“Sweet Home Alabama” shines

Jill Brower

It seems that whatever stereotypical character Hollywood dishes out, Reese Witherspoon is ready to take on. In “Election,” it was high school goody-goody go-getter Tracy Flick. In “Legally Blonde,” it was ditzy sorority girl Elle Woods. And while her country gal-turned-New York City socialite role as Melanie Carmichael in “Sweet Home Alabama” may be yet another stereotypical role, Witherspoon is able to make Carmichael turn out a bit more emotion than any of her previous characters.

The emotion behind “Sweet Home Alabama” comes from Carmichael’s struggle between her sophisticated life as an up-and-coming clothing designer engaged to Andrew (Patrick Dempsey) and the life and husband (Josh Lucas) she left behind. As the movie begins, it hardly seems like there is any decision to make at all — she has a successful career, the most eligible bachelor in New York and a glittering rock on her finger. But as she returns home to Alabama for the first time in seven years to take care of what she hopes to be an easy task — getting her husband to sign divorce papers — Carmichael finds herself more grounded in her roots than she thought.

The film is filled with just the right amount of stereotypical, regional humor to make it truly funny. The New York scenes are all politics, limousines and fashion shows, and the Alabama scenes, where nearly the entire film takes place, are … well, just the opposite. There are plenty of mullets, Confederate flags and Civil War re-enactments to make it seem like the Alabama most of us recognize — the one we see in the movies. No movie set in the South would be complete without a few double-named characters like Bobby Ray and rusty old pickup trucks, and this one has plenty of both. Of course, as you could probably predict, the movie also features a country dancing scene to the title song, Skynard’s classic “Sweet Home Alabama.”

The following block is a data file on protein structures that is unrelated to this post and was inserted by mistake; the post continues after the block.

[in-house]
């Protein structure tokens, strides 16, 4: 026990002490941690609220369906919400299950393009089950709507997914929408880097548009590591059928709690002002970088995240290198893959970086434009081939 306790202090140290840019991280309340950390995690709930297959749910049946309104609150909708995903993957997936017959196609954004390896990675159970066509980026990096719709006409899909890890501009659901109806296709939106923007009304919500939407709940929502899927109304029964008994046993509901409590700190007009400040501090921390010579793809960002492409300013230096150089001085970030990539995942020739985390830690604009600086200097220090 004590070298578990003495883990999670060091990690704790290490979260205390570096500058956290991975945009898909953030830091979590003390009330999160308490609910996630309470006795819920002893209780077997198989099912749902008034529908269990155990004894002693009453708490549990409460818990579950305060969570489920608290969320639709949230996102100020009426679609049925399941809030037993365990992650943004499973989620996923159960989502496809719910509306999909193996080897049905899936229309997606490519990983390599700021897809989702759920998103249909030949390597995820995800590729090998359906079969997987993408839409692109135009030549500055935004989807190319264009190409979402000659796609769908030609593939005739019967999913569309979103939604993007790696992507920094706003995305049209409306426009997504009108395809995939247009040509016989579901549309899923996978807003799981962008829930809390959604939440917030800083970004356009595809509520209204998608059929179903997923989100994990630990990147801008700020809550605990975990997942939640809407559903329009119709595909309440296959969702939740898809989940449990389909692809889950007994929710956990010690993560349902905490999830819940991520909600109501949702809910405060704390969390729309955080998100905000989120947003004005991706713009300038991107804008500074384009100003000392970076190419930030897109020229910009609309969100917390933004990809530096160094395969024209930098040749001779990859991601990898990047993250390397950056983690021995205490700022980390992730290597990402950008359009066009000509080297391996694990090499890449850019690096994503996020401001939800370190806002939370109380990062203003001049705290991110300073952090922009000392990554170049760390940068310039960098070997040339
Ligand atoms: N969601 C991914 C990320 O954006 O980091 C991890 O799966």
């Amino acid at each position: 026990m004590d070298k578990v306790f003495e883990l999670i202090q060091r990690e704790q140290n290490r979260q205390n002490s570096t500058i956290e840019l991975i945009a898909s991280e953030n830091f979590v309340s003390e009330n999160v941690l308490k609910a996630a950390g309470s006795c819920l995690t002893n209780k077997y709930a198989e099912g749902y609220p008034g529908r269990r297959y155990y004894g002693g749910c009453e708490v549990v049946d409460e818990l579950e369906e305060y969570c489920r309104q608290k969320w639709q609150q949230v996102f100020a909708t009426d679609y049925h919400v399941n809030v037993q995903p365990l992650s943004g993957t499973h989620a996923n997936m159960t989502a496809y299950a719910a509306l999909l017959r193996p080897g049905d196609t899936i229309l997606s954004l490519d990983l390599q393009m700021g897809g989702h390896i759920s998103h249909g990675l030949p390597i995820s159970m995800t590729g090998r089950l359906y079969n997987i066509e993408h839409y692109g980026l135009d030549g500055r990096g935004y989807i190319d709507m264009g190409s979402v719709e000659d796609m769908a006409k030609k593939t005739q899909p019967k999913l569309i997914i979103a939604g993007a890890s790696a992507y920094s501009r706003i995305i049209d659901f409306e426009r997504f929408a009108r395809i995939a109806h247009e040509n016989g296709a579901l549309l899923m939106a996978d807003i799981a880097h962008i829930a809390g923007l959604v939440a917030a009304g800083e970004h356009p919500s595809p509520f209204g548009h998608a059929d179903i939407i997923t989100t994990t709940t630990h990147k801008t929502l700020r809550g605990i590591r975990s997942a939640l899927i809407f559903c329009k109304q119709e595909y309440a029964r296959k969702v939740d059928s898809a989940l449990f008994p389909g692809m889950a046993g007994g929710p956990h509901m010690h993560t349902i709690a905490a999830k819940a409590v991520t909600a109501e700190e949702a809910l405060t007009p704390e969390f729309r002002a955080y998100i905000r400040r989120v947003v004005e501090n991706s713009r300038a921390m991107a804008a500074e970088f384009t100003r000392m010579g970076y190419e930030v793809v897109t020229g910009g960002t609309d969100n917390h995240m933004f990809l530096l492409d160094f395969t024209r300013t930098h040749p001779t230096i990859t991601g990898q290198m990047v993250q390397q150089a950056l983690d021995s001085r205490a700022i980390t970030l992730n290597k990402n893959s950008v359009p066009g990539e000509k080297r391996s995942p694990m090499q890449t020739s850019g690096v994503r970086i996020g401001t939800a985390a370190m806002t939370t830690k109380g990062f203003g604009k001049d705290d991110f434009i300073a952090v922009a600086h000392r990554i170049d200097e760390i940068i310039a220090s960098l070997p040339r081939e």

While Carmichael is not surprised to find that nothing has changed back home since she left, she is shocked to find that she hasn’t changed all that much either, or as one redneck character aptly puts it, “You can take the girl out of the Honky-tonk, but you can’t take the Honky-tonk out of the girl.”

Carmichael’s love interests, Andrew and Jake, both add a deeper level of meaning to the film. While many movies would turn one man into the bad guy and portray the other as the hero, here both men are good guys and would seemingly make a fine choice. Without a doubt you will find yourself siding with both of them at different points in the story. This ensures that when Carmichael finally makes that inevitable decision of which man to be with – the one she has envisioned for her future, or the one who has risen from her past – she will choose based on which man she truly loves.

As shown symbolically with the Civil War imagery throughout the movie, the most blatant theme of “Sweet Home Alabama” is that one cannot run from his/her past. It becomes clear to Carmichael that the more she progresses with her life in New York, the farther she runs from her past life in Alabama. She is forced to confront the issues she had left in her dust for many years, and Witherspoon is able to reflect this internal struggle with just the right balance of emotion and humor.

This film is definitely one worth seeing, even if it is just to discover the answer to the question posed by Jake, as seen in nearly every preview: “Nobody finds their true love when they’re 10, right?”